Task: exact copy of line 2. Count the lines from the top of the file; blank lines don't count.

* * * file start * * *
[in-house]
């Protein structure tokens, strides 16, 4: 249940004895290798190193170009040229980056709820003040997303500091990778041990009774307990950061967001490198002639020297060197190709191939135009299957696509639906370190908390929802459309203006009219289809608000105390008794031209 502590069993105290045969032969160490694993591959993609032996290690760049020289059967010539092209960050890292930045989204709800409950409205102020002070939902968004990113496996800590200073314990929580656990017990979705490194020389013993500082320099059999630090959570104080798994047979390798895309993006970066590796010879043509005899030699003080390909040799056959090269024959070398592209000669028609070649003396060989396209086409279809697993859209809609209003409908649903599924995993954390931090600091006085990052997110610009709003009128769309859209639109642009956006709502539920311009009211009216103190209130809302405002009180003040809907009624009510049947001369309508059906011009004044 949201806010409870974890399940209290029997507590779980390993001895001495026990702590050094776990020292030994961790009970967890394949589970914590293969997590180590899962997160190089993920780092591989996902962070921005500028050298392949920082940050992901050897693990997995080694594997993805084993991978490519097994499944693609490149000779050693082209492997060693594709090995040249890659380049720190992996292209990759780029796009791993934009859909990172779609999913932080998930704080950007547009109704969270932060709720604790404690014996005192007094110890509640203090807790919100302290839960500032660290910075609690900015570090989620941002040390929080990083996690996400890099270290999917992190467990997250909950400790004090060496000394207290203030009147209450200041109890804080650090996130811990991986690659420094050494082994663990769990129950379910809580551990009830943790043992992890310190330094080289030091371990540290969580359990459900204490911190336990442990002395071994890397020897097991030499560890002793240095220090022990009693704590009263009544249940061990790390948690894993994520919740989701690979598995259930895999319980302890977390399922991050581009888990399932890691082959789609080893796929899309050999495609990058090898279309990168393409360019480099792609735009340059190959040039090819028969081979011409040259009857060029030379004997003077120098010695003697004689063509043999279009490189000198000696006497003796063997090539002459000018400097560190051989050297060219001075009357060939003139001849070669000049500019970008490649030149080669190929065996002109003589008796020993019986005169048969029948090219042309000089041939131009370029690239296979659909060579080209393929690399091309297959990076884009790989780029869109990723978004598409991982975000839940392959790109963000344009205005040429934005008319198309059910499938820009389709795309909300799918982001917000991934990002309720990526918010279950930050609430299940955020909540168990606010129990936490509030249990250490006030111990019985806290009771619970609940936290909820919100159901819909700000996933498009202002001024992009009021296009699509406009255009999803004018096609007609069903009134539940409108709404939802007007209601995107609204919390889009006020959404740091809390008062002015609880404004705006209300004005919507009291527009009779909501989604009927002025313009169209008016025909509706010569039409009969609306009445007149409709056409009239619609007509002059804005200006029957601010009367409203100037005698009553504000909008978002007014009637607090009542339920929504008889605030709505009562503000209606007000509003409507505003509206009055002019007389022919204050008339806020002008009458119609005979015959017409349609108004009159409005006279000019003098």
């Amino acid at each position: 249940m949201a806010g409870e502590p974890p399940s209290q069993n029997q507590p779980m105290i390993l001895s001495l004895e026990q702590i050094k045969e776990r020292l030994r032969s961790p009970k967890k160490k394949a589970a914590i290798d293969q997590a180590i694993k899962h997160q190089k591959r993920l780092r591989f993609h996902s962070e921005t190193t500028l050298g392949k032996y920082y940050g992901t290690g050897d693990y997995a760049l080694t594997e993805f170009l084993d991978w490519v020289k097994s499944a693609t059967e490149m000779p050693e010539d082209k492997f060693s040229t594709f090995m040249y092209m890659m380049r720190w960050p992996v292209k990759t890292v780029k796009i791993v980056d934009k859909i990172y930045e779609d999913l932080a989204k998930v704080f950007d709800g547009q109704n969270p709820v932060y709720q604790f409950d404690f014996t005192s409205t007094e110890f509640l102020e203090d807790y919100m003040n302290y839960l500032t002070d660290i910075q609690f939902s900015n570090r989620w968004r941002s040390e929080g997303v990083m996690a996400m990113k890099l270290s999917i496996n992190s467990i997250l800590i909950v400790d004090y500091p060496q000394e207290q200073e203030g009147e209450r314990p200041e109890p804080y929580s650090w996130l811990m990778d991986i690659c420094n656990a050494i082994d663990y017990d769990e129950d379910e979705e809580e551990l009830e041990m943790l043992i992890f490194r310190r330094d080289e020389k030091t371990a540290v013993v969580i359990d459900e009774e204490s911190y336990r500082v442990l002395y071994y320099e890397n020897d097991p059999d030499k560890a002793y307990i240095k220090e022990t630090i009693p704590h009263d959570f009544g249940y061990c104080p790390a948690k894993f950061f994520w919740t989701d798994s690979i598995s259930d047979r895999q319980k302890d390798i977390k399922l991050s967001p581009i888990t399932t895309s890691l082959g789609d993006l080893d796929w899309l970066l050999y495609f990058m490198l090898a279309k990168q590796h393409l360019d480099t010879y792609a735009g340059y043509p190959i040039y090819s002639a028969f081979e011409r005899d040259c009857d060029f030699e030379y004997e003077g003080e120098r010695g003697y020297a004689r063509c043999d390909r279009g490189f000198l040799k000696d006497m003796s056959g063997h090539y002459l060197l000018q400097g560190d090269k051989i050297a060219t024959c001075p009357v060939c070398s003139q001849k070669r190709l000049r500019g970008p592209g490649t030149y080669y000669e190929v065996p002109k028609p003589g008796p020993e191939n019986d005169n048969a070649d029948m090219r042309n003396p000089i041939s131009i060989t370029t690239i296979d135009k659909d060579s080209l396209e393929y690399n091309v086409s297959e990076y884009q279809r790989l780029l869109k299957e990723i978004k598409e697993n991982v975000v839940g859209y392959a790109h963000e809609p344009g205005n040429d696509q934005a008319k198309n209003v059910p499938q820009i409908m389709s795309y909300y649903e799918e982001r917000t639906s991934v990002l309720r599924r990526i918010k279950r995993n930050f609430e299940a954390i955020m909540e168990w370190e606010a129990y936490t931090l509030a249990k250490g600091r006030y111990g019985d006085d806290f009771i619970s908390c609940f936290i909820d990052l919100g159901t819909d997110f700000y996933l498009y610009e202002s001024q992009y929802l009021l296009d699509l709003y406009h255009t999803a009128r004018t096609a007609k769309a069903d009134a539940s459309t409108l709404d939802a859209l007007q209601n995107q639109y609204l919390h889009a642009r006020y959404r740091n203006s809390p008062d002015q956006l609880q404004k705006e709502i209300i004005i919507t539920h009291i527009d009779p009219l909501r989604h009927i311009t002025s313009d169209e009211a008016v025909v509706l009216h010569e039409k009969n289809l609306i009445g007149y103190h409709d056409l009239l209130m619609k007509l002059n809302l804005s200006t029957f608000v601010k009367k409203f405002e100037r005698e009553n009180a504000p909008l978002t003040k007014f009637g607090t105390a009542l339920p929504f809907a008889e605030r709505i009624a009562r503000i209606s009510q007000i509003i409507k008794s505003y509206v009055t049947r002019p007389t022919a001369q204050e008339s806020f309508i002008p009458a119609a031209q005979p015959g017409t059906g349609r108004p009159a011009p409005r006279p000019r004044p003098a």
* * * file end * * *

């Protein structure tokens, strides 16, 4: 249940004895290798190193170009040229980056709820003040997303500091990778041990009774307990950061967001490198002639020297060197190709191939135009299957696509639906370190908390929802459309203006009219289809608000105390008794031209 502590069993105290045969032969160490694993591959993609032996290690760049020289059967010539092209960050890292930045989204709800409950409205102020002070939902968004990113496996800590200073314990929580656990017990979705490194020389013993500082320099059999630090959570104080798994047979390798895309993006970066590796010879043509005899030699003080390909040799056959090269024959070398592209000669028609070649003396060989396209086409279809697993859209809609209003409908649903599924995993954390931090600091006085990052997110610009709003009128769309859209639109642009956006709502539920311009009211009216103190209130809302405002009180003040809907009624009510049947001369309508059906011009004044 949201806010409870974890399940209290029997507590779980390993001895001495026990702590050094776990020292030994961790009970967890394949589970914590293969997590180590899962997160190089993920780092591989996902962070921005500028050298392949920082940050992901050897693990997995080694594997993805084993991978490519097994499944693609490149000779050693082209492997060693594709090995040249890659380049720190992996292209990759780029796009791993934009859909990172779609999913932080998930704080950007547009109704969270932060709720604790404690014996005192007094110890509640203090807790919100302290839960500032660290910075609690900015570090989620941002040390929080990083996690996400890099270290999917992190467990997250909950400790004090060496000394207290203030009147209450200041109890804080650090996130811990991986690659420094050494082994663990769990129950379910809580551990009830943790043992992890310190330094080289030091371990540290969580359990459900204490911190336990442990002395071994890397020897097991030499560890002793240095220090022990009693704590009263009544249940061990790390948690894993994520919740989701690979598995259930895999319980302890977390399922991050581009888990399932890691082959789609080893796929899309050999495609990058090898279309990168393409360019480099792609735009340059190959040039090819028969081979011409040259009857060029030379004997003077120098010695003697004689063509043999279009490189000198000696006497003796063997090539002459000018400097560190051989050297060219001075009357060939003139001849070669000049500019970008490649030149080669190929065996002109003589008796020993019986005169048969029948090219042309000089041939131009370029690239296979659909060579080209393929690399091309297959990076884009790989780029869109990723978004598409991982975000839940392959790109963000344009205005040429934005008319198309059910499938820009389709795309909300799918982001917000991934990002309720990526918010279950930050609430299940955020909540168990606010129990936490509030249990250490006030111990019985806290009771619970609940936290909820919100159901819909700000996933498009202002001024992009009021296009699509406009255009999803004018096609007609069903009134539940409108709404939802007007209601995107609204919390889009006020959404740091809390008062002015609880404004705006209300004005919507009291527009009779909501989604009927002025313009169209008016025909509706010569039409009969609306009445007149409709056409009239619609007509002059804005200006029957601010009367409203100037005698009553504000909008978002007014009637607090009542339920929504008889605030709505009562503000209606007000509003409507505003509206009055002019007389022919204050008339806020002008009458119609005979015959017409349609108004009159409005006279000019003098």